Marijuana Smokers May Get More Periodontal Disease

February 5, 2008

Young adults who regularly smoke marijuana have more advanced and greater progression of gum disease than young adults who do not smoke marijuana, according to research published in the Feb. 6 issue of the Journal of the American Medical Association.

TUESDAY, Feb. 5 (HealthDay News) -- Young adults who regularly smoke marijuana have more advanced and greater progression of gum disease than young adults who do not smoke marijuana, according to research published in the Feb. 6 issue of the Journal of the American Medical Association.

W. Murray Thomson, Ph.D., of the Sir John Walsh Research Institute, School of Dentistry in Dunedin, New Zealand, and his colleagues reported on 903 subjects included in a prospective cohort study, who completed drug use questionnaires at ages 18, 21, 26 and 32 years, and underwent dental exams at 26 and 32 years of age. Respondents were stratified by the annual mean of their self-reported cannabis use and in accordance with periodontal disease status.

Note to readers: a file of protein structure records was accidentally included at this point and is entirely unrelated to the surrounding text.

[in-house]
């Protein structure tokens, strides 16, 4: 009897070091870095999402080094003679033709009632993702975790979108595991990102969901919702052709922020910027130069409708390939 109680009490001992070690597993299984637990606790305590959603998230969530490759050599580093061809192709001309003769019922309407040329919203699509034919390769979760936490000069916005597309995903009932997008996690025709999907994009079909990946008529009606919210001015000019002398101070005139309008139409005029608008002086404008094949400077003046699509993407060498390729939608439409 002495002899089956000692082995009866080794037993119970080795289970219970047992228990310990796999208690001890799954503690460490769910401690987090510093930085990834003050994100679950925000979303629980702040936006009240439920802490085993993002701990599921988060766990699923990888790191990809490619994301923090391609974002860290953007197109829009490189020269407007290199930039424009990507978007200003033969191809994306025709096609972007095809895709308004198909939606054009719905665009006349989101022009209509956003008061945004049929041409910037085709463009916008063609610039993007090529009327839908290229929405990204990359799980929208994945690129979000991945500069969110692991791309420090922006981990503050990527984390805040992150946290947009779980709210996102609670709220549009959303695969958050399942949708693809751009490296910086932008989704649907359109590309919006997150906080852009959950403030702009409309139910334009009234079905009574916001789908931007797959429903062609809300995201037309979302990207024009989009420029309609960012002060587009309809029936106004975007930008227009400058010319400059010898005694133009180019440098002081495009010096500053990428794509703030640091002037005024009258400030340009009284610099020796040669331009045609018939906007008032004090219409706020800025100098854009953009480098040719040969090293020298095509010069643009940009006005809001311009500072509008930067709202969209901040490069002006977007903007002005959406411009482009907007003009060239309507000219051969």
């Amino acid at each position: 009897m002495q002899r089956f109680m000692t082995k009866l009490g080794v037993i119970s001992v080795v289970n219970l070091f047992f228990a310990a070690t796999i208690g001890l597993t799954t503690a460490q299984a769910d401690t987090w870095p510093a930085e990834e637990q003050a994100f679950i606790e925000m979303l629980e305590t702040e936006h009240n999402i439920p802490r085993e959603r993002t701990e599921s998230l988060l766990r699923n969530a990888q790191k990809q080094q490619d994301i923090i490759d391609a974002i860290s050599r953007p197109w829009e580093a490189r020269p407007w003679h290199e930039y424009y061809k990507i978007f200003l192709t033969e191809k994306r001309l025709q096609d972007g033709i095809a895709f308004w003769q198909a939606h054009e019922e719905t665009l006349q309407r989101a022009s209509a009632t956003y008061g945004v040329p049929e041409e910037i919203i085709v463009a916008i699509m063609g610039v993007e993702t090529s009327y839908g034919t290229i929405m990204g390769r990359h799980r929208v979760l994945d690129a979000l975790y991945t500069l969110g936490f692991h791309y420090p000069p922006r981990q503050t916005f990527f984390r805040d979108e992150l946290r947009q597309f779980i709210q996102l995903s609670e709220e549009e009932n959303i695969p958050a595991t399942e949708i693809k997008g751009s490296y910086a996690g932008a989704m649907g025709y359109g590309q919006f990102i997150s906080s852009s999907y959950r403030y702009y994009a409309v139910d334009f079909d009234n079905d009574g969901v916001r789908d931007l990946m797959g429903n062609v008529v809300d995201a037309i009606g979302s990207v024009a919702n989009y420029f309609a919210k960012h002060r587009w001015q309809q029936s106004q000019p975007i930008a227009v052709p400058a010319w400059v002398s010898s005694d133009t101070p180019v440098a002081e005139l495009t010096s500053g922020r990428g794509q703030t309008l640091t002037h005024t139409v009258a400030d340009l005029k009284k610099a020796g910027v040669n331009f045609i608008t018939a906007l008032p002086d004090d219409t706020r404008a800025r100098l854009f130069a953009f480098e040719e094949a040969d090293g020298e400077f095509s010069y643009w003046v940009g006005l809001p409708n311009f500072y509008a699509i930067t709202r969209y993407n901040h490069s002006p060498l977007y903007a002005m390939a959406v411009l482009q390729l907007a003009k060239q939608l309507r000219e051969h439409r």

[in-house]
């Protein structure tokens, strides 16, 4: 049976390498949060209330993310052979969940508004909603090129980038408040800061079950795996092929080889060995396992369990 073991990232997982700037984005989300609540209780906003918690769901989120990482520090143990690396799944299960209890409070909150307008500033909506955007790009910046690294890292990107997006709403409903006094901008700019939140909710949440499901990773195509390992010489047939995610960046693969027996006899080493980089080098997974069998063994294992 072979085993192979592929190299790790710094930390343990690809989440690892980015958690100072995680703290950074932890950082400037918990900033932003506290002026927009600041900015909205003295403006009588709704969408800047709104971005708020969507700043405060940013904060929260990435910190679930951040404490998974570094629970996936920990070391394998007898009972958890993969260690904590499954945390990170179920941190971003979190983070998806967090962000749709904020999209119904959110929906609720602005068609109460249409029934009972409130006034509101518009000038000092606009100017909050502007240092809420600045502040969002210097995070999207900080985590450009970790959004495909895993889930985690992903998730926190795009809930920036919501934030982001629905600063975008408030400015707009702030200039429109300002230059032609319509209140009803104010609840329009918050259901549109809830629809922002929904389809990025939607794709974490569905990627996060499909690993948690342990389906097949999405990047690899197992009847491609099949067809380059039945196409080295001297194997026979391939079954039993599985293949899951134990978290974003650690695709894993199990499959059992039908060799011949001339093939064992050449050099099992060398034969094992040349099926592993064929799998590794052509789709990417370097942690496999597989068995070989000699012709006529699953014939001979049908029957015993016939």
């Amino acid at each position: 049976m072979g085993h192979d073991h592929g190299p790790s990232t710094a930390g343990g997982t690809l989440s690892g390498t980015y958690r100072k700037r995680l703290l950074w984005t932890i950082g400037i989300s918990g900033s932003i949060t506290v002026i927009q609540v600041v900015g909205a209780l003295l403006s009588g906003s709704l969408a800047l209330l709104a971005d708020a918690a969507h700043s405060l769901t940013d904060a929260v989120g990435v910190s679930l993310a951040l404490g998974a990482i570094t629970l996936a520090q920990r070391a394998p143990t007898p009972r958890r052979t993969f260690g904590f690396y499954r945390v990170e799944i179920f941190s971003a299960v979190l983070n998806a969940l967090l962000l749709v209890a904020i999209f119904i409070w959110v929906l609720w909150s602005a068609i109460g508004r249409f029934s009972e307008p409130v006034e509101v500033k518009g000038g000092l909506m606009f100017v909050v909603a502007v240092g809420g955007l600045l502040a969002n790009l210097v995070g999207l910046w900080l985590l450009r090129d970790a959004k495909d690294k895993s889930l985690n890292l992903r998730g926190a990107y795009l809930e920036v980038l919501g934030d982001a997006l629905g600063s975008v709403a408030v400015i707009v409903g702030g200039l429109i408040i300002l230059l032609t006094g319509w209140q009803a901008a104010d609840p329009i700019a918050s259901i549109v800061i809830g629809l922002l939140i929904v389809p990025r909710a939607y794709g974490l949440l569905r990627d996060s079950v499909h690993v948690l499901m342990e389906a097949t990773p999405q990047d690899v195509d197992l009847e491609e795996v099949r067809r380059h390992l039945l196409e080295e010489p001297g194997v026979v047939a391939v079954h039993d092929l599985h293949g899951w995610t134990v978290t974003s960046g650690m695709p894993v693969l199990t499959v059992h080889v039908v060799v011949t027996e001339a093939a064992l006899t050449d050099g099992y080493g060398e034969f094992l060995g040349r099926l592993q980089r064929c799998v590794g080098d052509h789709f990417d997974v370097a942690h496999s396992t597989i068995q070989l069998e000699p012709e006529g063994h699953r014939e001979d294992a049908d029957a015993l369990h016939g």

Respondents in the highest 20 percent exposure to cannabis use had the greatest prevalence of periodontal combined attachment loss (CAL) compared to those who had never smoked with relative risks of 1.6, 3.1 and 2.2 for having one or more sites with 4 mm, 5 mm or 3 mm or greater CAL, respectively.

In an accompanying editorial, Philippe P. Hujoel, Ph.D., of the University of Washington in Seattle, warns that biases in the study design mean that additional studies are necessary to confirm the results, but he expresses concern "that destructive periodontal disease occurs at a much younger age than previously believed."

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